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Reynolds: NBA Players Shouldn’t Vote for All-Star Game

The AP writer suggests the players make a “mockery” of the system.

NBA: All Star Game Jeremy Brevard-USA TODAY Sports

NBA players are not taking seriously their job of voting for All-Star teams and their ballots should be revoked, according to Tim Reynolds of the AP, writing for Yahoo!Sports. Reynolds cites aberrations in 2020 player voting results as evidence.

After comparing the NBA mid-season event to the All-Star games of other sports, Reynolds gets to the heart of the matter:

[Kyrie] Irving or [Kemba] Walker can be a legit debate, but some player voting was comical.

- Zion Williamson got two votes, which on the surface doesn’t look so bad; after all, he was the No. 1 overall pick last season. Consider, however, that the two votes were cast before he made his NBA debut on Wednesday.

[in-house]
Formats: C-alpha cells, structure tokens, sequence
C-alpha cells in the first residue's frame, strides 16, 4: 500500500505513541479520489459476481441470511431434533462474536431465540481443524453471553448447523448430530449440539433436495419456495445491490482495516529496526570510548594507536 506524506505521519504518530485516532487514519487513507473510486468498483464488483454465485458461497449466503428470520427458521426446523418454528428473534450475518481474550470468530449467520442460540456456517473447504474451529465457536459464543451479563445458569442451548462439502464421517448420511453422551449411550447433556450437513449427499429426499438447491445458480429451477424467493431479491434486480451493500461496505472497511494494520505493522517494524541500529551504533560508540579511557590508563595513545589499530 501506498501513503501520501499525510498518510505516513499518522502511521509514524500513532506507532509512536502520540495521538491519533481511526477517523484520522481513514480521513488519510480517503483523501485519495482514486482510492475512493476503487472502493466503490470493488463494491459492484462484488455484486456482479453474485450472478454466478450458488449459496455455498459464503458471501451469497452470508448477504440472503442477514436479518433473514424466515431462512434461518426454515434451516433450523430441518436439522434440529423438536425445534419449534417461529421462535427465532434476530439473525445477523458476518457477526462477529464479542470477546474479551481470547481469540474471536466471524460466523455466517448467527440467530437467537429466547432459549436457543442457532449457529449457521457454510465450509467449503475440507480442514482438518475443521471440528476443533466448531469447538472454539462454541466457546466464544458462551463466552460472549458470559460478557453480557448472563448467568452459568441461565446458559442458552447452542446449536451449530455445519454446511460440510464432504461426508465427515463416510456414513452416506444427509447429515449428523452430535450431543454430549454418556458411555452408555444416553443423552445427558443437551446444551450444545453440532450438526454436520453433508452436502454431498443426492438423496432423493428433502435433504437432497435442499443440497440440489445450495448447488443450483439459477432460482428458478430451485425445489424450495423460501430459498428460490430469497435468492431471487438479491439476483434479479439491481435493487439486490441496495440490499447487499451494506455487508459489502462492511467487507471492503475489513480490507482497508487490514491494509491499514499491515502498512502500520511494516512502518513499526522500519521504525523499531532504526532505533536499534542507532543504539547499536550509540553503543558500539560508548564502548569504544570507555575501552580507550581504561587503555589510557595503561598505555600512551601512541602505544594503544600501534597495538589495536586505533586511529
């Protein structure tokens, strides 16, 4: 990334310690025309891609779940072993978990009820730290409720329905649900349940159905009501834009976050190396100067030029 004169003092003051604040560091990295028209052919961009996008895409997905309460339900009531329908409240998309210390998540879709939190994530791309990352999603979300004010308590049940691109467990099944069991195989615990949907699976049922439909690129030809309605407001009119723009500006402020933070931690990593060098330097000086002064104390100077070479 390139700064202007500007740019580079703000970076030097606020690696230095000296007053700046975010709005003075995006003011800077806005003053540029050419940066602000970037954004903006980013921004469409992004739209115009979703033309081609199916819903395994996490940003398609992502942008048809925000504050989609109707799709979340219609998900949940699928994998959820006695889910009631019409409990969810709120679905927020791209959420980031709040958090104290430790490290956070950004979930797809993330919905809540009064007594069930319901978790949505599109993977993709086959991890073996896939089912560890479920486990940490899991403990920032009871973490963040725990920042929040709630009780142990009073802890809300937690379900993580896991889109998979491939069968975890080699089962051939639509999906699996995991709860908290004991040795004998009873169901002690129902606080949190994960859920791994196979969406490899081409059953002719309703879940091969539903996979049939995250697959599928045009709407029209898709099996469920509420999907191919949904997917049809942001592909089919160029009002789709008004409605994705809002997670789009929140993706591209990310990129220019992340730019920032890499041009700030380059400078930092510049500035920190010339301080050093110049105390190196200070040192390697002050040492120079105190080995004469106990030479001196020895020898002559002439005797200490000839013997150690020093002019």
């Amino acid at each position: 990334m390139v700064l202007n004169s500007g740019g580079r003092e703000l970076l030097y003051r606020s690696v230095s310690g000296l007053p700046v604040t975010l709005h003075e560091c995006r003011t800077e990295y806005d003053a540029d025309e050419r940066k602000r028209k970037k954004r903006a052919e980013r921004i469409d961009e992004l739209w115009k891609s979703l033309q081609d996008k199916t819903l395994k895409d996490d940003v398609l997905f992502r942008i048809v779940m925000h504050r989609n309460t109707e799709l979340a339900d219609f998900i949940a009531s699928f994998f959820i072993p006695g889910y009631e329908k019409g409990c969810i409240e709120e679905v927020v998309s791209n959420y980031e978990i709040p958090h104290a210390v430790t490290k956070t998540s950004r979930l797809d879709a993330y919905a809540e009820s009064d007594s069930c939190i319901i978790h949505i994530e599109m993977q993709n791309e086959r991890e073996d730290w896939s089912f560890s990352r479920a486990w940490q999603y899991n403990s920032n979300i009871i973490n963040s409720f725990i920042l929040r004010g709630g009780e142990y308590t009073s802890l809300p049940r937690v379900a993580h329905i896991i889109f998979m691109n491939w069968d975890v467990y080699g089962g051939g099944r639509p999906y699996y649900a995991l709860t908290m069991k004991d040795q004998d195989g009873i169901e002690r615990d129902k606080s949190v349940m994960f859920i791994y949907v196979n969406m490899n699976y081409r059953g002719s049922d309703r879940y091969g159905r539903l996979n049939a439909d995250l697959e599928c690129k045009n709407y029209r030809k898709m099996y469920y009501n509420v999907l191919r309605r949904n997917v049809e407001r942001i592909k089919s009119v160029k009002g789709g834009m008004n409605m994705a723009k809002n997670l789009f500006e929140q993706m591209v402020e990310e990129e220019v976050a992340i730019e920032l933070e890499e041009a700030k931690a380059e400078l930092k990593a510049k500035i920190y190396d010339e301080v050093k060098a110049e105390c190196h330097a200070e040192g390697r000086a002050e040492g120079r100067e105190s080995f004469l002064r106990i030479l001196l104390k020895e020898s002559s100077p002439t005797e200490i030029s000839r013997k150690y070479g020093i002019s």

- Tacko Fall - the 7-foot-5 Boston center who has spent most of his rookie season in the G League - got seven votes from players. He has appeared in four games.

- Justise Winslow, who has missed most of Miami’s season, got one vote. So did Heat teammate KZ Okpala, which is one more vote than he has NBA points.

- Thanasis Antetokounmpo got six player votes. Kostas Antetokounmpo got five, a big number for someone who hasn’t scored yet this season. Perhaps players got confused. Perhaps those votes were supposed to go to Giannis. Who knows.

- Bol Bol got a vote. He hasn’t played yet. Miye Oni got a vote. He’s made three scoreless appearances. The list of ‘this-guy-got-votes?’ goes on and on and on and on.

Reynolds offers that the record number of players receiving votes this season (292) indicates that the issue is worsening. He makes his solution clear:

It’s time for the NBA to take the vote away from the players. It’s clear too many don’t want the job.

Do you agree with Reynolds’ suggestion, or is the player vote roughly analogous to fan voting, which always involves some level of oddity?